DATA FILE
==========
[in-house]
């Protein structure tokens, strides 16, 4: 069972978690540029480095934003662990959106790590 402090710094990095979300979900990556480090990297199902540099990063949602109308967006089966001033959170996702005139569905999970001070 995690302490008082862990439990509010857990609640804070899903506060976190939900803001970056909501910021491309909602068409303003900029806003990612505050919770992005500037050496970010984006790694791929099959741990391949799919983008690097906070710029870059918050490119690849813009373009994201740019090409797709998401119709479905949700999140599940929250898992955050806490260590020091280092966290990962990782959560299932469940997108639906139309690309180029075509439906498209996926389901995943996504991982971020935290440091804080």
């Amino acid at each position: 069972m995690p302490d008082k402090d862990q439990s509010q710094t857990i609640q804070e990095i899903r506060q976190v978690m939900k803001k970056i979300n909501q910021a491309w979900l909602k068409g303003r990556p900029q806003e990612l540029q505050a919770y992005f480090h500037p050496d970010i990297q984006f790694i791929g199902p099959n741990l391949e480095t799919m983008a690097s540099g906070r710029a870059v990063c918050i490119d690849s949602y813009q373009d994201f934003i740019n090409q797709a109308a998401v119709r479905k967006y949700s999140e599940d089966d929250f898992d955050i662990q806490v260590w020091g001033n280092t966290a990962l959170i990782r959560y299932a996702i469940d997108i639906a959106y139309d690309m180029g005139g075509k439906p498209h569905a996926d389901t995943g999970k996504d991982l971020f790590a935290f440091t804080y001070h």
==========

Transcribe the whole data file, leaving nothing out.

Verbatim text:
[in-house]
């Protein structure tokens, strides 16, 4: 069972978690540029480095934003662990959106790590 402090710094990095979300979900990556480090990297199902540099990063949602109308967006089966001033959170996702005139569905999970001070 995690302490008082862990439990509010857990609640804070899903506060976190939900803001970056909501910021491309909602068409303003900029806003990612505050919770992005500037050496970010984006790694791929099959741990391949799919983008690097906070710029870059918050490119690849813009373009994201740019090409797709998401119709479905949700999140599940929250898992955050806490260590020091280092966290990962990782959560299932469940997108639906139309690309180029075509439906498209996926389901995943996504991982971020935290440091804080």
């Amino acid at each position: 069972m995690p302490d008082k402090d862990q439990s509010q710094t857990i609640q804070e990095i899903r506060q976190v978690m939900k803001k970056i979300n909501q910021a491309w979900l909602k068409g303003r990556p900029q806003e990612l540029q505050a919770y992005f480090h500037p050496d970010i990297q984006f790694i791929g199902p099959n741990l391949e480095t799919m983008a690097s540099g906070r710029a870059v990063c918050i490119d690849s949602y813009q373009d994201f934003i740019n090409q797709a109308a998401v119709r479905k967006y949700s999140e599940d089966d929250f898992d955050i662990q806490v260590w020091g001033n280092t966290a990962l959170i990782r959560y299932a996702i469940d997108i639906a959106y139309d690309m180029g005139g075509k439906p498209h569905a996926d389901t995943g999970k996504d991982l971020f790590a935290f440091t804080y001070h």